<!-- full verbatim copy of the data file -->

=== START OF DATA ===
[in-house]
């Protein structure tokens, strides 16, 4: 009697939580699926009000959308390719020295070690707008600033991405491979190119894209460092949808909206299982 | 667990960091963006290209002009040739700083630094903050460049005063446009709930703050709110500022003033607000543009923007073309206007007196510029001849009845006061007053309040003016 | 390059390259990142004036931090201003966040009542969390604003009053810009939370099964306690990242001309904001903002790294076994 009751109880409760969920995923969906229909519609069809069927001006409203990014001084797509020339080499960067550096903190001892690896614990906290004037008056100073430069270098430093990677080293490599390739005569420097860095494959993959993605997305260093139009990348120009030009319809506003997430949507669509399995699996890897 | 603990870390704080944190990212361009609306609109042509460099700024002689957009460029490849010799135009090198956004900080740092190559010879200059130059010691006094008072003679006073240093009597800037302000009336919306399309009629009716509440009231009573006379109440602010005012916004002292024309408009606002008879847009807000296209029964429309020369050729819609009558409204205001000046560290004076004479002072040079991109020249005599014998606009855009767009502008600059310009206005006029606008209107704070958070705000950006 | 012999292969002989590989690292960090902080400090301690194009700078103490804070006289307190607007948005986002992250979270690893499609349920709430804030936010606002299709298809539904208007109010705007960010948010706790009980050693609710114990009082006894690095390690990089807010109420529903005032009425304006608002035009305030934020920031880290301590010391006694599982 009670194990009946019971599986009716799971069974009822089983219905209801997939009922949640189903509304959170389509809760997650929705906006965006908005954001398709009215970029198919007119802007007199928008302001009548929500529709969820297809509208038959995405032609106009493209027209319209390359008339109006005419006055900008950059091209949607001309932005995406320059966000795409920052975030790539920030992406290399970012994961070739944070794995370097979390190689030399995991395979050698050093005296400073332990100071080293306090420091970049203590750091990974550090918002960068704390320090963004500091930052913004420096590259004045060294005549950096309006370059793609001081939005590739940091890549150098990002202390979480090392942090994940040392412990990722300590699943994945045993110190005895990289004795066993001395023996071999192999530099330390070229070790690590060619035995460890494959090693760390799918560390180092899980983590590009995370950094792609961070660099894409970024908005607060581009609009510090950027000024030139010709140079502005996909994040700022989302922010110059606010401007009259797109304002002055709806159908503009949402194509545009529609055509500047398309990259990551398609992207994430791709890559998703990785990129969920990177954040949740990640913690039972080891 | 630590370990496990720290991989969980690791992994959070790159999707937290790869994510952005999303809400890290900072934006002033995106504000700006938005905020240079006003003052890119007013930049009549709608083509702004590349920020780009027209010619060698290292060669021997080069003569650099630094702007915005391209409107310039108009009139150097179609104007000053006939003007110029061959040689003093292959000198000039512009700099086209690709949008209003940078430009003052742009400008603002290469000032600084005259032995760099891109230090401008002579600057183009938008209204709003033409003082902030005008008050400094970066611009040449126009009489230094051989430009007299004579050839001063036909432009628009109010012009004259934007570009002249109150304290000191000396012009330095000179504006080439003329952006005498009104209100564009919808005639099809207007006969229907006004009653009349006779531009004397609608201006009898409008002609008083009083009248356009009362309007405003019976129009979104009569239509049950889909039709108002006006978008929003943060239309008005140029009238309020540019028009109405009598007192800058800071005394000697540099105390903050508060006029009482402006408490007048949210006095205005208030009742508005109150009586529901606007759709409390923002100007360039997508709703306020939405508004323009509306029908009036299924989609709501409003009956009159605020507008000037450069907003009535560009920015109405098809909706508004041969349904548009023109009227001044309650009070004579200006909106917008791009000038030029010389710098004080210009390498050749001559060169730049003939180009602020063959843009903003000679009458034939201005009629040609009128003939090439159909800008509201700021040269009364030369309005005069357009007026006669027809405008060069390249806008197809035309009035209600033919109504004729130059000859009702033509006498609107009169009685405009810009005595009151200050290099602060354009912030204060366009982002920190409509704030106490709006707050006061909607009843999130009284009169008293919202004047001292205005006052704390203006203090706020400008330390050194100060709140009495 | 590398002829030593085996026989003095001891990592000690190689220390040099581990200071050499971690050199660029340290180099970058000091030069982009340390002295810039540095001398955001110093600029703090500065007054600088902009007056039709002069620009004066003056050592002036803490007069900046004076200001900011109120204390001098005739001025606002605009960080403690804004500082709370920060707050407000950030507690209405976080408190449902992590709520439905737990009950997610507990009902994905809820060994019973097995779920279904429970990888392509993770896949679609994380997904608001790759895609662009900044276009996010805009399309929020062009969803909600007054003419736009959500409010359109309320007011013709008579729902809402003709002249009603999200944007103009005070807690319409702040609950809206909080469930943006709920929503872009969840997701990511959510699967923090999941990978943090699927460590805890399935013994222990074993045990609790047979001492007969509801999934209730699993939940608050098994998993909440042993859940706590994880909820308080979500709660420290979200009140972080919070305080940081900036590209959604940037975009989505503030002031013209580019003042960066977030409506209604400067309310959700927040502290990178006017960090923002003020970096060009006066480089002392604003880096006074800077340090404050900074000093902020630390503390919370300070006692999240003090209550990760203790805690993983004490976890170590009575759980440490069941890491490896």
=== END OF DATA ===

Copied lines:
[in-house]
């Protein structure tokens, strides 16, 4: 009697939580699926009000959308390719020295070690707008600033991405491979190119894209460092949808909206299982 | 667990960091963006290209002009040739700083630094903050460049005063446009709930703050709110500022003033607000543009923007073309206007007196510029001849009845006061007053309040003016 | 390059390259990142004036931090201003966040009542969390604003009053810009939370099964306690990242001309904001903002790294076994 009751109880409760969920995923969906229909519609069809069927001006409203990014001084797509020339080499960067550096903190001892690896614990906290004037008056100073430069270098430093990677080293490599390739005569420097860095494959993959993605997305260093139009990348120009030009319809506003997430949507669509399995699996890897 | 603990870390704080944190990212361009609306609109042509460099700024002689957009460029490849010799135009090198956004900080740092190559010879200059130059010691006094008072003679006073240093009597800037302000009336919306399309009629009716509440009231009573006379109440602010005012916004002292024309408009606002008879847009807000296209029964429309020369050729819609009558409204205001000046560290004076004479002072040079991109020249005599014998606009855009767009502008600059310009206005006029606008209107704070958070705000950006 | 012999292969002989590989690292960090902080400090301690194009700078103490804070006289307190607007948005986002992250979270690893499609349920709430804030936010606002299709298809539904208007109010705007960010948010706790009980050693609710114990009082006894690095390690990089807010109420529903005032009425304006608002035009305030934020920031880290301590010391006694599982 009670194990009946019971599986009716799971069974009822089983219905209801997939009922949640189903509304959170389509809760997650929705906006965006908005954001398709009215970029198919007119802007007199928008302001009548929500529709969820297809509208038959995405032609106009493209027209319209390359008339109006005419006055900008950059091209949607001309932005995406320059966000795409920052975030790539920030992406290399970012994961070739944070794995370097979390190689030399995991395979050698050093005296400073332990100071080293306090420091970049203590750091990974550090918002960068704390320090963004500091930052913004420096590259004045060294005549950096309006370059793609001081939005590739940091890549150098990002202390979480090392942090994940040392412990990722300590699943994945045993110190005895990289004795066993001395023996071999192999530099330390070229070790690590060619035995460890494959090693760390799918560390180092899980983590590009995370950094792609961070660099894409970024908005607060581009609009510090950027000024030139010709140079502005996909994040700022989302922010110059606010401007009259797109304002002055709806159908503009949402194509545009529609055509500047398309990259990551398609992207994430791709890559998703990785990129969920990177954040949740990640913690039972080891 | 630590370990496990720290991989969980690791992994959070790159999707937290790869994510952005999303809400890290900072934006002033995106504000700006938005905020240079006003003052890119007013930049009549709608083509702004590349920020780009027209010619060698290292060669021997080069003569650099630094702007915005391209409107310039108009009139150097179609104007000053006939003007110029061959040689003093292959000198000039512009700099086209690709949008209003940078430009003052742009400008603002290469000032600084005259032995760099891109230090401008002579600057183009938008209204709003033409003082902030005008008050400094970066611009040449126009009489230094051989430009007299004579050839001063036909432009628009109010012009004259934007570009002249109150304290000191000396012009330095000179504006080439003329952006005498009104209100564009919808005639099809207007006969229907006004009653009349006779531009004397609608201006009898409008002609008083009083009248356009009362309007405003019976129009979104009569239509049950889909039709108002006006978008929003943060239309008005140029009238309020540019028009109405009598007192800058800071005394000697540099105390903050508060006029009482402006408490007048949210006095205005208030009742508005109150009586529901606007759709409390923002100007360039997508709703306020939405508004323009509306029908009036299924989609709501409003009956009159605020507008000037450069907003009535560009920015109405098809909706508004041969349904548009023109009227001044309650009070004579200006909106917008791009000038030029010389710098004080210009390498050749001559060169730049003939180009602020063959843009903003000679009458034939201005009629040609009128003939090439159909800008509201700021040269009364030369309005005069357009007026006669027809405008060069390249806008197809035309009035209600033919109504004729130059000859009702033509006498609107009169009685405009810009005595009151200050290099602060354009912030204060366009982002920190409509704030106490709006707050006061909607009843999130009284009169008293919202004047001292205005006052704390203006203090706020400008330390050194100060709140009495 | 590398002829030593085996026989003095001891990592000690190689220390040099581990200071050499971690050199660029340290180099970058000091030069982009340390002295810039540095001398955001110093600029703090500065007054600088902009007056039709002069620009004066003056050592002036803490007069900046004076200001900011109120204390001098005739001025606002605009960080403690804004500082709370920060707050407000950030507690209405976080408190449902992590709520439905737990009950997610507990009902994905809820060994019973097995779920279904429970990888392509993770896949679609994380997904608001790759895609662009900044276009996010805009399309929020062009969803909600007054003419736009959500409010359109309320007011013709008579729902809402003709002249009603999200944007103009005070807690319409702040609950809206909080469930943006709920929503872009969840997701990511959510699967923090999941990978943090699927460590805890399935013994222990074993045990609790047979001492007969509801999934209730699993939940608050098994998993909440042993859940706590994880909820308080979500709660420290979200009140972080919070305080940081900036590209959604940037975009989505503030002031013209580019003042960066977030409506209604400067309310959700927040502290990178006017960090923002003020970096060009006066480089002392604003880096006074800077340090404050900074000093902020630390503390919370300070006692999240003090209550990760203790805690993983004490976890170590009575759980440490069941890491490896």